The Maharashtra government on Tuesday (September 22) agreed to be the guarantor for 32 sugar mills to avail pre-season loans.
In doing so, the government diluted its own norms for providing guarantees to sugar mills, and burdened the cash-strapped exchequer with expected contingent liabilities of Rs 391 crore. The approval came into force on Thursday (September 24).
Why did the government agree to guarantee the loans of these 32 sugar mills?
The government has argued that this was necessary to “ensure that all the cane is crushed in time” so that sugarcane farmers get the benefits. The state cooperatives department is anticipating a bumper cane crop this year.
The decision was taken by a Cabinet sub-committee headed by Deputy Chief Minister and Finance Minister Ajit Pawar. The measure was necessitated to ensure that financially stressed sugar mills are able to operate ahead of the crushing season beginning October 20.
The sugar industry has significant clout with Chief Minister Uddhav Thackeray’s Maha Vikas Aghadi government, 16 of whose 43 ministers have direct links with cooperative or private sugar mills.
How does a government guarantee help the mills?
The government guarantee is only for cooperative sugar mills. Ninety out of the 180 sugar mills that are currently functional in Maharashtra are cooperatives; the rest are privately owned. The government had received proposals seeking financial support from 38 of the 90 cooperative sugar mills.
After scrutiny, the government agreed to give guarantees to 32 of these mills. Once the government becomes a guarantor, the sugar mills can access loans from the Maharashtra State Cooperative Bank or district cooperative banks. In the absence of a state guarantee, these banks cannot give loans to sugar mills with a negative worth, as per the guidelines of NABARD and RBI regulations.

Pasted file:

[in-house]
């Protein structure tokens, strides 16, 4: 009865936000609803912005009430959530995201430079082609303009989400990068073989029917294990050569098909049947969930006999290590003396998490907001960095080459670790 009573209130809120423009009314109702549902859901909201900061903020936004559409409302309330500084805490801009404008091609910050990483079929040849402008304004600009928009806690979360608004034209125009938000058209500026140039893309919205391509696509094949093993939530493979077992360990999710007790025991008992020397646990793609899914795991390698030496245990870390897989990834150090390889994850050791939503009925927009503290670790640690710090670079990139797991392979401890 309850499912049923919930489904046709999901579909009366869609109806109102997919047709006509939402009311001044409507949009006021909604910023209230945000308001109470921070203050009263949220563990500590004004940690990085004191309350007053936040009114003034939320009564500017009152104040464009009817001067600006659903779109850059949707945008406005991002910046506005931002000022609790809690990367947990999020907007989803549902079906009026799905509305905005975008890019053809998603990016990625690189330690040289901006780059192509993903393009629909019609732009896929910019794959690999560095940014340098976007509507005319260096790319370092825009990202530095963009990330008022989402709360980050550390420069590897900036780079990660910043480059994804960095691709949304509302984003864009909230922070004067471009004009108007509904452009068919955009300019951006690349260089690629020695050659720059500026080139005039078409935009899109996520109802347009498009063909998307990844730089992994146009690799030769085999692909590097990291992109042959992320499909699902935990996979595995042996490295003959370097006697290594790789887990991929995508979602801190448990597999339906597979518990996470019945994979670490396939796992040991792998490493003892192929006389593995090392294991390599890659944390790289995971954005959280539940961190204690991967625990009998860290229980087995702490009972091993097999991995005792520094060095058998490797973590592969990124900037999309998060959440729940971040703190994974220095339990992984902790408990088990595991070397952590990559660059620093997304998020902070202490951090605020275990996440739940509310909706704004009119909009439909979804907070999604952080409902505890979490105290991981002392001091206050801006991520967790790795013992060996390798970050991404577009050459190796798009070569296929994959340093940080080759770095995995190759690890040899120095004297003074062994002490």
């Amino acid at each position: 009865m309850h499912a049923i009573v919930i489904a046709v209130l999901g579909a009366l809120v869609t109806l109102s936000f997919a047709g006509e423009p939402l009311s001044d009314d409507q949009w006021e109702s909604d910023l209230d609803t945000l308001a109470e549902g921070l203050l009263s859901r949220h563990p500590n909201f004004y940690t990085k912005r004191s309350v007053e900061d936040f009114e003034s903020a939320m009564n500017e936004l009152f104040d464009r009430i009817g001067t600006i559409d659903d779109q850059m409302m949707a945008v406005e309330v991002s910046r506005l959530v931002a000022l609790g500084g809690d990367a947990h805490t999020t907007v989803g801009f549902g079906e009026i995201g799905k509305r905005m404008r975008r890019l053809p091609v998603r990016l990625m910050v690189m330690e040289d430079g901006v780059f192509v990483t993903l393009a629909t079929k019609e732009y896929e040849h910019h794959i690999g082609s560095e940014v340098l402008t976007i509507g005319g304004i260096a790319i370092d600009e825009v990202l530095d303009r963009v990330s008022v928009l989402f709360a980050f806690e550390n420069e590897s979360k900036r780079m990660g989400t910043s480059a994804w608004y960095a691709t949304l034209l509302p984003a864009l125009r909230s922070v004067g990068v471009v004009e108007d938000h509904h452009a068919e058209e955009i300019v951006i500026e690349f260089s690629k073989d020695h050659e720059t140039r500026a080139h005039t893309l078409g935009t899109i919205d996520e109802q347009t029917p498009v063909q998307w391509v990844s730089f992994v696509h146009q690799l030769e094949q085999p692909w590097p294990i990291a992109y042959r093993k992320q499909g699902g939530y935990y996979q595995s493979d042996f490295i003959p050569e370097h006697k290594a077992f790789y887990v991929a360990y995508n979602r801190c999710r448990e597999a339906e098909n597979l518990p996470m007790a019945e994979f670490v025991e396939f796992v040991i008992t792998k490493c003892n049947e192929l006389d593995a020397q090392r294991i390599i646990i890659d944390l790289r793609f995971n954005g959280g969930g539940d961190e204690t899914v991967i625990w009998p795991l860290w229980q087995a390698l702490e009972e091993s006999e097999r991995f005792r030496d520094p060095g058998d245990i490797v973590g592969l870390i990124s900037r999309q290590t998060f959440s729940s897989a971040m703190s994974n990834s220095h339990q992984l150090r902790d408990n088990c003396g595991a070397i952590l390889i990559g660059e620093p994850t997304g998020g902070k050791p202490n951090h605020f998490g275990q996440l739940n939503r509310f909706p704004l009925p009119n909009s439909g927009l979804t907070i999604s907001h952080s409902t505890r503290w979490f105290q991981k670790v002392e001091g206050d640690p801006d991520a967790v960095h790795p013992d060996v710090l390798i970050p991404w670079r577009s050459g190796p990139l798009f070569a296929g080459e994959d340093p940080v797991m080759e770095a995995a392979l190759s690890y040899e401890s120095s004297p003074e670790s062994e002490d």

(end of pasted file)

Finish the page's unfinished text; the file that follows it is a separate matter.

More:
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Why is the loan important, and how will banks recover their money?
The state government is a facilitator, but the onus of repayment lies with the sugar mills. But once the mills take the loans from banks, they will have to repay them by May 31, 2021. If there is a surplus of cane for which an extended crushing period is required, the repayment deadline can be extended until June 15.
The pre-season loan is important for financially weak banks, which cannot otherwise commence operations. Ahead of the crushing season, a sizable sum of money is invested in the revival and management of mills shut down after the previous season. More importantly, the sugar mills have to make advance payments to contractors who provide the farm labourers.
Why are sugar mills in financial difficulty?
Multiple reasons have been attributed. Mill owners often complain that the centrally-mandated fair price renumeration to cane cultivators is unrealistic. But mismanagement and the lack of transparency in the running of the mills are serious problems.
The political class is deeply entrenched in the sugar industry, and there is corruption, including the diversion of loans from cooperative banks, and misuse of funds to serve personal vested interests.
Price fluctuations in the international market also impact the financials of the mills. However, some 50-55 cooperative mills are making profits.
According to the sugar commissioner’s assessment, some 170 lakh metric tonnes of sugarcane will be processed in the 32 sugar mills that the government has committed to help. The mandatory fair price renumeration to farmers is currently Rs 2,850 per metric tonne — which adds up to Rs 4,800 crore for 170 lakh tonnes of cane, payable to approximately 2 lakh farmers.
Sugarcane cultivation in Maharashtra this year is on 10.50 lakh hectares, and involves 20 lakh cultivators. Production in the current season is estimated at 815 lakh metric tonnes.
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